By Bryce J. Renninger | Indiewire November 30, 2012 at 3:38PM
For some time now, Milestone Films president Dennis Doros has been interested in bringing back films lost to history that explore the borders between fact and fiction.
For him and his company, started by Doros and the woman who would become his wife, Amy Heller, the turning point was Milestone's release of "Killer of Sheep." L.A. Rebellion filmmaker Charles Burnett's naturalistic film was well-respected and in need of a proper release a few years ago. "It was an impossible challenge for myself," says Doros. "It was very difficult to clear the music rights, and after six years and $150,000 we got those cleared. We spent a total of $450,000 on the restoration. Burnett was a well-respected director but wasn't commercial. The film grossed $660,000."
Noting the company's -- and his -- role in revitalizing historical films, Doros adds: "Somehow this really changed our company. We've been able to work on [Kent Mackenzie's] 'The Exiles' and Shirley Clarke's films. It's been great to see people like A.O. Scott and Richard Brody write a whole ton of stuff about films like 'The Exiles' and 'Killer of Sheep.'"
Doros is currently working on restoring a series of films by Clarke, a filmmaker who, Doros says, "blows apart the connection between fact and fiction." Talking about his devotion to restoring Clarke's work, Doros says, "She shared offices with Robert Drew and D.A. Pennebaker, who still adores her twenty years after her death. She's making fun of cinema vérité. She breaks all these traditions."
Doros has worked with several archives and collections to acquire Clarke's films (he claims to be one of the few distributors that pays for negatives and fine-grain prints; "we don't just digitize and leave," he says), and he is now currently working on a major renovation of her film "Portrait of Jason," a documentary about a black, gay hustler. After getting a grant from the UCLA archives to work on the film and putting in some of the company's own money, Doros is looking for the last third of the funds on Kickstarter.
Doros and Heller describe their journey in the video below, but here are the Cliffs Notes: The duo found out that an archive at the University of Wisconsin-Madison had a copy of a film about the same length as the only pre-existing print. The archivists there insisted the footage was just outtakes, until they looked at it again and realized it was Clarke's first cut of the film, which she showed to her friends before releasing it more widely.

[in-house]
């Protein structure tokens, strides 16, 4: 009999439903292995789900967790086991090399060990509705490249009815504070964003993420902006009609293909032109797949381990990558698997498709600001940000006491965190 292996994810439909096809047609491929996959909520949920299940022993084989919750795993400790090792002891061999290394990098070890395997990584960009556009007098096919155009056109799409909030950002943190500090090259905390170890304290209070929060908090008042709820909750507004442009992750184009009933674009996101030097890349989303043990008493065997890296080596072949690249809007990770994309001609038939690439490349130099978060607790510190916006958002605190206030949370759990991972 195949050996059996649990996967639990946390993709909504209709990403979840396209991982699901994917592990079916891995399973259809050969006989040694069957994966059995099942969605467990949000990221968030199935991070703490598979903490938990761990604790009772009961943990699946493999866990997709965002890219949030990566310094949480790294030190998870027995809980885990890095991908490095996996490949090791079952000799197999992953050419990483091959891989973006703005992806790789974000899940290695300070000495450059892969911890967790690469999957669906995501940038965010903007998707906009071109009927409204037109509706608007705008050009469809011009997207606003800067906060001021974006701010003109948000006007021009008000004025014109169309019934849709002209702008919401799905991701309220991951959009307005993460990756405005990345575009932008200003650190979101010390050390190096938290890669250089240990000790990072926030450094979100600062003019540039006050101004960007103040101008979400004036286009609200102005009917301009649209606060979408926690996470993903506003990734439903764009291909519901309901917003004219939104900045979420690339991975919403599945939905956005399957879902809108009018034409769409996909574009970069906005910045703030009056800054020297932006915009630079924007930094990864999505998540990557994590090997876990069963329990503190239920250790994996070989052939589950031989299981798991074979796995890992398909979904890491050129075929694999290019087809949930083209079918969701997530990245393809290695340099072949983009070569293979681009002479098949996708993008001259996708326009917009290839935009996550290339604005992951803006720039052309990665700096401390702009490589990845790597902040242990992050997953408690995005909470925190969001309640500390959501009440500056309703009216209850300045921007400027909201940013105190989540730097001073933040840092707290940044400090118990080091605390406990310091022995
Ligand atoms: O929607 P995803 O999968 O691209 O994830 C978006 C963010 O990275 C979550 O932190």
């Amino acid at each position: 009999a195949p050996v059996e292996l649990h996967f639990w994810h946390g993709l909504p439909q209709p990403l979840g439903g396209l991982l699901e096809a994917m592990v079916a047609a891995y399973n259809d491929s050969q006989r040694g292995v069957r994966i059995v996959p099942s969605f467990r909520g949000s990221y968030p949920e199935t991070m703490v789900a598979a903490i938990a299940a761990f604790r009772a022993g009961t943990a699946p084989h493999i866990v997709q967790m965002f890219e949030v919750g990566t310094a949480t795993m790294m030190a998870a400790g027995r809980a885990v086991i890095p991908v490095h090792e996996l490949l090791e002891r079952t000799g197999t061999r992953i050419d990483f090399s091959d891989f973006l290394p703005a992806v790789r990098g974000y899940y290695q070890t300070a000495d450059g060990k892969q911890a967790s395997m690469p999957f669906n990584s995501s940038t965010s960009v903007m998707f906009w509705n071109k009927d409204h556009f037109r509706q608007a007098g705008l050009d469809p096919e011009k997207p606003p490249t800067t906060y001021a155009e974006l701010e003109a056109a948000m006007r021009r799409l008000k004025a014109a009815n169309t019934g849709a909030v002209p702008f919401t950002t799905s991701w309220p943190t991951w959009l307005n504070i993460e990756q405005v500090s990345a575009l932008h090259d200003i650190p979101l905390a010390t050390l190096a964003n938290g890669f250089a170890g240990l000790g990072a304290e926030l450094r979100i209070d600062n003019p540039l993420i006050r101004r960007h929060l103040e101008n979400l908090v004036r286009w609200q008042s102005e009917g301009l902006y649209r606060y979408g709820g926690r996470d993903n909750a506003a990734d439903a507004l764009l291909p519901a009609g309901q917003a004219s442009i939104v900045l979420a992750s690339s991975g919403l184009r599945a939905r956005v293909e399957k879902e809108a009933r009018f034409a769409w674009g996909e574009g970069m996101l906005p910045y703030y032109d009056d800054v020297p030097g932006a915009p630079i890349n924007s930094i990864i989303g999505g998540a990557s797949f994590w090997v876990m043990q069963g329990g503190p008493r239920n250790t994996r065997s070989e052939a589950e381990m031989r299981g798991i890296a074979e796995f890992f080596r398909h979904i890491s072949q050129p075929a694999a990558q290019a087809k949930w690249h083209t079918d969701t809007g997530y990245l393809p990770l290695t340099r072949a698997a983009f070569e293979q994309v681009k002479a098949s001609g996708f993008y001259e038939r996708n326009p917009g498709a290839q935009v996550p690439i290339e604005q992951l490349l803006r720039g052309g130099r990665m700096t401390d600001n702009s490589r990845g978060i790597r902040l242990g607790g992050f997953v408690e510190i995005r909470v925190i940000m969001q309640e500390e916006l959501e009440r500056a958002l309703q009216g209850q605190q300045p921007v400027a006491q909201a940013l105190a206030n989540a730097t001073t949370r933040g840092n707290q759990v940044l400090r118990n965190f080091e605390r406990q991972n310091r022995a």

Milestone is working hard on the Clarke collection, but they intend to unearth more American indies from the mid-Twentieth Century over the next few years.
In addition to Doros's work with Milestone, he also serves on the board of AMIA (the Association of Moving Image Archivists), an organization that, according to Doros, is all about people in the archiving and restoring world helping each other out. It was at an AMIA meeting that Doros first found out about a print of "Killer of Sheep."
Independently, he keeps a strong interest in copyright and intellectual property law since he has put so much of his own money up to restore films that have a limited audience and, like "Killer of Sheep," are sometimes pirated widely. "There are several projects where we've just hoped to break even," Doros explains. "The revenues that distributors have expected in the past aren't there anymore. There needs to be some compromise between user and filmmaker. To allow films to thrive in the future, the real answer is government help, but I don't see that happening. We need to respect the work that people are doing. Things like crowdfunding are a sign that in some places things are changing."
Below is the Kickstarter video for the "Portrait of Jason" restoration and a list of Doros's film favorites:
Most Exciting Restoration Someone Else Did:
"Taxi Driver" -- Sony, supervised by Grover Crisp. Because it was the first digital restoration that looked like a 35mm print and kept all the grain and flaws.
Most Fulfilling Restoration You Were Involved With:
"Queen Kelly" by Erich von Stroheim (Kino International), because it was my first and set me on my path.
Michael Powell and Emeric Pressburger, Terrence Malick and Charles Burnett.
"I Know Where I'm Going," "Days of Heaven," "Harlan County U.S.A.," "Grass" (1925), "The Emperor's Naked Army Marches On," "Children of Paradise," "Killer of Sheep," "Pass the Gravy," "Begone Dull Care" and "Rabbit Seasoning" -- and from that, my favorite line: "Still lurking about," which is very apropos of us and Milestone.